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Why Verizon Won't Buy DirecTV

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The Wall Street Journal thinks that Verizon Communications (NYSE: VZ  ) could be interested in buying satellite TV provider DIRECTV Group (Nasdaq: DTV  ) soon. In fact, the Journal believes there might be a race to acquire DirecTV between Verizon and archrival AT&T (NYSE: T  ) .

No need to jump the gun, guys. Here's why I think this speculation will come to nothing.

Verizon doesn't need DirecTV
Verizon CEO Ivan Seidenberg does seem interested in making video service the core of his fixed-line business, edging out the current focus on voice communications. And yes, buying DirecTV or DISH Network (Nasdaq: DISH  ) would give an immediate boost to that business. But the FiOS video service is doing fine on its own.

The FiOS TV service now reaches 10.3 million American households, and the overall FiOS network now reaches 43% of Verizon's service area for wireline voice products. The company is clearly committed to making FiOS available to the majority of its phone-line customers. And a stunning 25% of potential FiOS TV customers are already actual customers -- up from 20% a year ago.

By way of comparison, there are 115 million TV market households in the U.S., according to Nielsen. DirecTV's 18 million American subscribers amount to a 16% adoption rate. Verizon is still building the FiOS network, and the customer attach rate is high and rising. There's no need to take steroids when your workout program already gives you the muscle you wanted.

... and really can't afford it
Besides Verizon's limited need to grow by acquisition right now, DirecTV is gosh-darn expensive. Its $27 billion market cap grows to a $30 billion enterprise value when you take cash and debt into account. And that's without any buyout premium.

Oh, and DirecTV has a fresh, profitable co-marketing deal with AT&T. If Verizon wants to buy DirecTV, there'd be deal-breaking penalties involved. This is a lot of moola, and Verizon already carries about $64 billion of net debt. A stock-swap deal would be possible, but this option would be less attractive to DirecTV investors, and it might not pass the required shareholder vote.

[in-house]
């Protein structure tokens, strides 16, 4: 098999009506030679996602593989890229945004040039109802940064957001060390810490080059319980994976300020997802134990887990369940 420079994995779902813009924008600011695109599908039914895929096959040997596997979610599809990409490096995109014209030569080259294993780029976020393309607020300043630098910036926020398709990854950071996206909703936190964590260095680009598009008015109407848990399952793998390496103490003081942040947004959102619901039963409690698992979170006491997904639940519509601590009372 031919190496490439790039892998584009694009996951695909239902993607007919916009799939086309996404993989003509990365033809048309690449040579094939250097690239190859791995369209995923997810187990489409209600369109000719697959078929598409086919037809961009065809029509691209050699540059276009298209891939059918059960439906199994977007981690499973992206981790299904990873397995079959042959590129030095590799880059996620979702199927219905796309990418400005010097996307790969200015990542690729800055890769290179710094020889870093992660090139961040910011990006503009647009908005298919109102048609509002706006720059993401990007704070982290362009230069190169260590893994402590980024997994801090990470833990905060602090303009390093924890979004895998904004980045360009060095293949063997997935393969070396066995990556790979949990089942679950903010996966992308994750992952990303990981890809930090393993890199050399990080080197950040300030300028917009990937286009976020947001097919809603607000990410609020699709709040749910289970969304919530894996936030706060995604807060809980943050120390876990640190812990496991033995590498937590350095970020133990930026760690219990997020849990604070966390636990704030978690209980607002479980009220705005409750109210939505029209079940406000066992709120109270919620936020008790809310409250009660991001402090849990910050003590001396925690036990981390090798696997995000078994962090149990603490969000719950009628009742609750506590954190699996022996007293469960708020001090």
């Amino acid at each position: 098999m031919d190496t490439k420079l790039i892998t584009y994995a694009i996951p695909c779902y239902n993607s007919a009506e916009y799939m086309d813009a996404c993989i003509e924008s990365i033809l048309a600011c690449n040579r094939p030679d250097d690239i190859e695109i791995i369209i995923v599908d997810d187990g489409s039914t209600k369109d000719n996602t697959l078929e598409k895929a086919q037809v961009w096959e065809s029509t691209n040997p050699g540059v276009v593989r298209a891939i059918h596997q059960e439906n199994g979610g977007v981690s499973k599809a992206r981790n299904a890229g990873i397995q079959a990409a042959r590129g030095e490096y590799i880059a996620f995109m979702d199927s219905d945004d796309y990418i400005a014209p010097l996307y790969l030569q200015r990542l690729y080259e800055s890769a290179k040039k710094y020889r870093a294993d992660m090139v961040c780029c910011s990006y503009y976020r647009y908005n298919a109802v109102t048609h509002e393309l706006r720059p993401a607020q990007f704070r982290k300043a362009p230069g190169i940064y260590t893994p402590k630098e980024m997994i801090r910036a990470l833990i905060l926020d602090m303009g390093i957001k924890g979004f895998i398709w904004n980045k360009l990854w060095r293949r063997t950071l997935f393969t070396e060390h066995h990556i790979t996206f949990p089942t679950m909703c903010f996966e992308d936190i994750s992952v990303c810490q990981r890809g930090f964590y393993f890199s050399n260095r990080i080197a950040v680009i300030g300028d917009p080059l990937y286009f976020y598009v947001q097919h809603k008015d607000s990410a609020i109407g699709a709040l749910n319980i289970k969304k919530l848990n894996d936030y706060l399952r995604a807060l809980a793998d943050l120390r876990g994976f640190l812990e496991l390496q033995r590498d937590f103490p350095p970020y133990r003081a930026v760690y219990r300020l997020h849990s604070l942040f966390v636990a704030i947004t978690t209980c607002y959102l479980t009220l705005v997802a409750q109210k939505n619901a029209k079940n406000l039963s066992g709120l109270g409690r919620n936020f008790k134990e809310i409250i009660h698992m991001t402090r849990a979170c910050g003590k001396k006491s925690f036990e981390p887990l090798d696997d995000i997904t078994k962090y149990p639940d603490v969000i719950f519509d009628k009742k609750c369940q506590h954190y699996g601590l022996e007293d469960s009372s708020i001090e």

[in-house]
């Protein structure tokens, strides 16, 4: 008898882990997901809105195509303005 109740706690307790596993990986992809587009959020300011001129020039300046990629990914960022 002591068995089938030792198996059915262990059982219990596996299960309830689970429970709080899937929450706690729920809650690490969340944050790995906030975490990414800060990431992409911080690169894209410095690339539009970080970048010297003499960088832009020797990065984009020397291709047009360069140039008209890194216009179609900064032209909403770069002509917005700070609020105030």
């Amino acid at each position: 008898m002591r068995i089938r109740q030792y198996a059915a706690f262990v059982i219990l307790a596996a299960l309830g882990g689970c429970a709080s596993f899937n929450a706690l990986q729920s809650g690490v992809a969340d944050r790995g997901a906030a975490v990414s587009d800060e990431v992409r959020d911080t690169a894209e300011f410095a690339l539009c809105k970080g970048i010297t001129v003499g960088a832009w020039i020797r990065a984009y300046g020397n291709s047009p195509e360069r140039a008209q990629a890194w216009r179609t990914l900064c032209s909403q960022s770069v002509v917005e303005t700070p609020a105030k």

OK, smart guy, what do you suggest?
If Verizon really does want to buy video subscribers, DISH Network would be a far more affordable and less problematic option. But I still don't see the need.

Verizon could put its massive cash flows to far better use inside its traditional telecom world. Sprint Nextel (NYSE: S  ) is struggling for air, and it runs on technology that's pretty compatible with Verizon's. Or perhaps Verizon could snap up Palm (Nasdaq: PALM  ) and leverage its WebOS platform across a diverse line of phones. That move would both give Palm's platform the marketing muscle it needs (and give Palm investors a generous premium to boot) and make Verizon the first telecom network provider that also makes its own cell phones. That competitive advantage could be worth a few billion dollars, right?

Feel free to discuss Verizon's options in the comments below, dear Fool.

Fool contributor Anders Bylund holds no position in any of the companies discussed here. Sprint Nextel is a Motley Fool Inside Value pick. Try any of our Foolish newsletter services free for 30 days. You can check out Anders' holdings or a concise bio if you like, and The Motley Fool is investors writing for investors.

Read/Post Comments (3) | Recommend This Article (9)

Comments from our Foolish Readers

Help us keep this a respectfully Foolish area! This is a place for our readers to discuss, debate, and learn more about the Foolish investing topic you read about above. Help us keep it clean and safe. If you believe a comment is abusive or otherwise violates our Fool's Rules, please report it via the Report this Comment Report this Comment icon found on every comment.